I arrive at my hotel room for the night. This is an older hotel; the room is clean but spare. I am disappointed. Even though I made the reservation, I must have subconsciously wanted something more, something luxurious. I remember the last retreat I was on—this room is spacious and coordinated in comparison to that room. I thank God for the space, make my peace and am content.
Lord God, stepping out of the normal pattern of life heightens my awareness of the small movements within me attributable to your grace. Help me to carry that awareness back into my daily pattern, that I may better love, serve and hear you. Amen.
This Christmas, I attended the best Christmas party ever.
It really didn’t look like anything interesting beyond a nice get-together to begin with. We were invited to our friends’ home, Dan & Karen. Karen loves to host, Dan loves to cook so they’re a formidable combination. At first, John & I thought the party would be small; us, Dan & Karen, maybe their kids, and the Olsens, a family of 7. (Yes, that passes for a small party at our church.) We found out the day before Christmas eve that we’d also be joined by Dan’s sister, her daughter & boyfriend, and another couple from our church. We would also have a white elephant gift exchange. Our idea of a big party is 8 people, so this was definitely becoming a stretch for us. To add some spice, a winter storm was on its way and that meant John & I would need to leave to early to visit my family, on Christmas day. We were becoming stressed and apprehensive.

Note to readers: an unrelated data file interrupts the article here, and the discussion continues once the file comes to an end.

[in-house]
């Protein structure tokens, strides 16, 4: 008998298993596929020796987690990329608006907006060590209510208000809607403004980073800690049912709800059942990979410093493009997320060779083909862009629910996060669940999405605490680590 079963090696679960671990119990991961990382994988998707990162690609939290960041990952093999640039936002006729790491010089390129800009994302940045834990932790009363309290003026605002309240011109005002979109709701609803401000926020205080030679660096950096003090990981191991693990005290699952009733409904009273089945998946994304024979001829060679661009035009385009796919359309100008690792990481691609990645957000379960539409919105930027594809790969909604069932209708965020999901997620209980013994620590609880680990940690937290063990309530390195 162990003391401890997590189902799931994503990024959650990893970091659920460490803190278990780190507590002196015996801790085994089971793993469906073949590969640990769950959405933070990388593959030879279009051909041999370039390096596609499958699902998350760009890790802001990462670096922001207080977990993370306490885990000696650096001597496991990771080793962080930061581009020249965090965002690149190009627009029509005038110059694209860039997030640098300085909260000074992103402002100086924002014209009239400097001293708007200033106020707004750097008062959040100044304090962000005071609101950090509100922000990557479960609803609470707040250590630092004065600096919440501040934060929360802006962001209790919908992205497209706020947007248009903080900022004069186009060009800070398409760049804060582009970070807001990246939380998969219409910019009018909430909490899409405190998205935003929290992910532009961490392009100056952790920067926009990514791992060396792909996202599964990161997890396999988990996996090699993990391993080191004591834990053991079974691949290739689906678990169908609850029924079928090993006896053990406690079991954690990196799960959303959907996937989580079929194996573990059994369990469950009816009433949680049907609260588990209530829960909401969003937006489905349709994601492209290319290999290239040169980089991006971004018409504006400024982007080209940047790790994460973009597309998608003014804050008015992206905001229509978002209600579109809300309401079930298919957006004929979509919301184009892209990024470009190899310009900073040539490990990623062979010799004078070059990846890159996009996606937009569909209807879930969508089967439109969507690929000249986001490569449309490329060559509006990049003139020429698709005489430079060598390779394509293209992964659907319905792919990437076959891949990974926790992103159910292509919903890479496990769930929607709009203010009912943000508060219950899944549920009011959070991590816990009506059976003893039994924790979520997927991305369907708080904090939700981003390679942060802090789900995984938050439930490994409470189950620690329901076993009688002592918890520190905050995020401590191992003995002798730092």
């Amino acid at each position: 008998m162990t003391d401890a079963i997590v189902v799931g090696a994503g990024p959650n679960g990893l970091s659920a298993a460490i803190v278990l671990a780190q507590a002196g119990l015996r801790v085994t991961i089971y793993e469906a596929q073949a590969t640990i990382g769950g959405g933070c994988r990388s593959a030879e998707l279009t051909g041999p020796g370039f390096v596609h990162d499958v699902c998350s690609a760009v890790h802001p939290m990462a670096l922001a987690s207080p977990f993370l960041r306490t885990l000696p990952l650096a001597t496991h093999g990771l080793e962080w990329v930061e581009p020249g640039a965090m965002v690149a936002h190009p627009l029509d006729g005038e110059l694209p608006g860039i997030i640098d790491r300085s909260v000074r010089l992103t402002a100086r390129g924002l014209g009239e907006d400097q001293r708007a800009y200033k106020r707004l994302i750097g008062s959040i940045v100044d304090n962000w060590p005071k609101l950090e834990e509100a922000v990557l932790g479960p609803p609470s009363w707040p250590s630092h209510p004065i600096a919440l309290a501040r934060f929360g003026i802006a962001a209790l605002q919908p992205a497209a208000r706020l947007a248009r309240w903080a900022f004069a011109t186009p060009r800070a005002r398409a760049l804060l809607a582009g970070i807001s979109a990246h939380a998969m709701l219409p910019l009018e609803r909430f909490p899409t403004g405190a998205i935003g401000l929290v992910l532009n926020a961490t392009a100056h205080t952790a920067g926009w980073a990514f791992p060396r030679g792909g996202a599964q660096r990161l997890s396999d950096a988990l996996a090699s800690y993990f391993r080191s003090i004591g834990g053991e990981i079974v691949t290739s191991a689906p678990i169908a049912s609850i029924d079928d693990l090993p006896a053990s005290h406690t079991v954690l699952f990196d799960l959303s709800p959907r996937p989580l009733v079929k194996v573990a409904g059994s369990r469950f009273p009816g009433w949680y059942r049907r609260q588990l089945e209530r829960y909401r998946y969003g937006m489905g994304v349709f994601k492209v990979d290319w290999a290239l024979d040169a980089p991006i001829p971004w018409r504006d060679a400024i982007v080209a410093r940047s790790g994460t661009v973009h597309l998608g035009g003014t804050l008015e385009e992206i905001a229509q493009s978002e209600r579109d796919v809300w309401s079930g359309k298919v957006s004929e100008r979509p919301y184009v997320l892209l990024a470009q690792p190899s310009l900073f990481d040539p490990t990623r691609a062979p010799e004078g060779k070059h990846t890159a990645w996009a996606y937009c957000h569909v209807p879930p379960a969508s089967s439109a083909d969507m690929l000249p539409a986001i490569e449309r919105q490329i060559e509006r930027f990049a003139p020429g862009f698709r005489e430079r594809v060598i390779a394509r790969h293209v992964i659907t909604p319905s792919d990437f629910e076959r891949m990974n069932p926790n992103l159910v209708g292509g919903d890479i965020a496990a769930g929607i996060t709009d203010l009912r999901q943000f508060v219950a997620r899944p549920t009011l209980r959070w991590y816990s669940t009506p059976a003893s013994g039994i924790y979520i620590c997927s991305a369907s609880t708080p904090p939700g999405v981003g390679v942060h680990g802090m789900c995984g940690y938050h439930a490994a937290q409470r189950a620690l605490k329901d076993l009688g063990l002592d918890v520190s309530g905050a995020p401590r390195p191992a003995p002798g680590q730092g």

After spending much of Christmas Eve preparing for our trip, we slipped off to celebrate Christmas Eve at Light of Christ. What a sweet service! Expecting a handful of families, we were blessed with many visitors! The Kemper Center Chapel was full of candlelight as we sang “Silent Night.” Fr. Eirik delivered a children’s sermon, then corresponding sermon for adults. Communion was wonderful, and I prayed with the hurting. My heart was open to the newborn Christ, the spirit of Christmas.
As we apprehensively stumbled into Dan & Karen’s home, both John & I warmed to the party. There was wine and cheese and excellent conversation. There wasn’t one person I didn’t talk to, including Kathy’s daughter and boyfriend, who I didn’t know at all. There was a spirit of “goodwill” coursing through the room that we were ministering to each other along with peace and (dare I say it) happiness! When we sat down to eat, there was plenty of delicious food–a beef tenderloin with mushrooms and onions, potatoes, brussel sprouts (which I love), fruit salad. We talked and shared stories about our families and laughed ourselves silly. Even the white elephant gift exchange–which I’ve usually experienced as long and tortuous–was short and fun. We left feeling full of Christmas cheer and full of good things.